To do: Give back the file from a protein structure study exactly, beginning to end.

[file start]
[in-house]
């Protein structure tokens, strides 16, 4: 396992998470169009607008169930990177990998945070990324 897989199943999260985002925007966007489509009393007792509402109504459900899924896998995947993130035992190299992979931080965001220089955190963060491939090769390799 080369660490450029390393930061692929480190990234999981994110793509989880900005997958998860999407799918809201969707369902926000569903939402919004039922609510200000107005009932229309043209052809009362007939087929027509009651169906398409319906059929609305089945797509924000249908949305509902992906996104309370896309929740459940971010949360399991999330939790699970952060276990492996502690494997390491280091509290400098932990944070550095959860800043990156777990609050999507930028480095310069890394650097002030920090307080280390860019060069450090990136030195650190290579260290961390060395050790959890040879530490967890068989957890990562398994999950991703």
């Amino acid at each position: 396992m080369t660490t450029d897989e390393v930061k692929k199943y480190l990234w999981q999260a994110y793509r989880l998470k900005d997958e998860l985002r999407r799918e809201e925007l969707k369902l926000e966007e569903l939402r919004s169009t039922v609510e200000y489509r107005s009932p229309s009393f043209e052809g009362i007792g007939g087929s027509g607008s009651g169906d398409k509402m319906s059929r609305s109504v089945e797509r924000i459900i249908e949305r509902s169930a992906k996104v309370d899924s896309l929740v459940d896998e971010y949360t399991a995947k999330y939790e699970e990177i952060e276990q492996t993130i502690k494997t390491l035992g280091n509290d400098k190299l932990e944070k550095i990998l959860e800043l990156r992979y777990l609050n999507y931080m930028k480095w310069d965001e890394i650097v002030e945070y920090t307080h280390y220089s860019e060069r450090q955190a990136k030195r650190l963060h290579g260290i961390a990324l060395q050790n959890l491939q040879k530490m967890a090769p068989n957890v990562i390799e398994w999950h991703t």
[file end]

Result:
[in-house]
């Protein structure tokens, strides 16, 4: 396992998470169009607008169930990177990998945070990324 897989199943999260985002925007966007489509009393007792509402109504459900899924896998995947993130035992190299992979931080965001220089955190963060491939090769390799 080369660490450029390393930061692929480190990234999981994110793509989880900005997958998860999407799918809201969707369902926000569903939402919004039922609510200000107005009932229309043209052809009362007939087929027509009651169906398409319906059929609305089945797509924000249908949305509902992906996104309370896309929740459940971010949360399991999330939790699970952060276990492996502690494997390491280091509290400098932990944070550095959860800043990156777990609050999507930028480095310069890394650097002030920090307080280390860019060069450090990136030195650190290579260290961390060395050790959890040879530490967890068989957890990562398994999950991703």
């Amino acid at each position: 396992m080369t660490t450029d897989e390393v930061k692929k199943y480190l990234w999981q999260a994110y793509r989880l998470k900005d997958e998860l985002r999407r799918e809201e925007l969707k369902l926000e966007e569903l939402r919004s169009t039922v609510e200000y489509r107005s009932p229309s009393f043209e052809g009362i007792g007939g087929s027509g607008s009651g169906d398409k509402m319906s059929r609305s109504v089945e797509r924000i459900i249908e949305r509902s169930a992906k996104v309370d899924s896309l929740v459940d896998e971010y949360t399991a995947k999330y939790e699970e990177i952060e276990q492996t993130i502690k494997t390491l035992g280091n509290d400098k190299l932990e944070k550095i990998l959860e800043l990156r992979y777990l609050n999507y931080m930028k480095w310069d965001e890394i650097v002030e945070y920090t307080h280390y220089s860019e060069r450090q955190a990136k030195r650190l963060h290579g260290i961390a990324l060395q050790n959890l491939q040879k530490m967890a090769p068989n957890v990562i390799e398994w999950h991703t």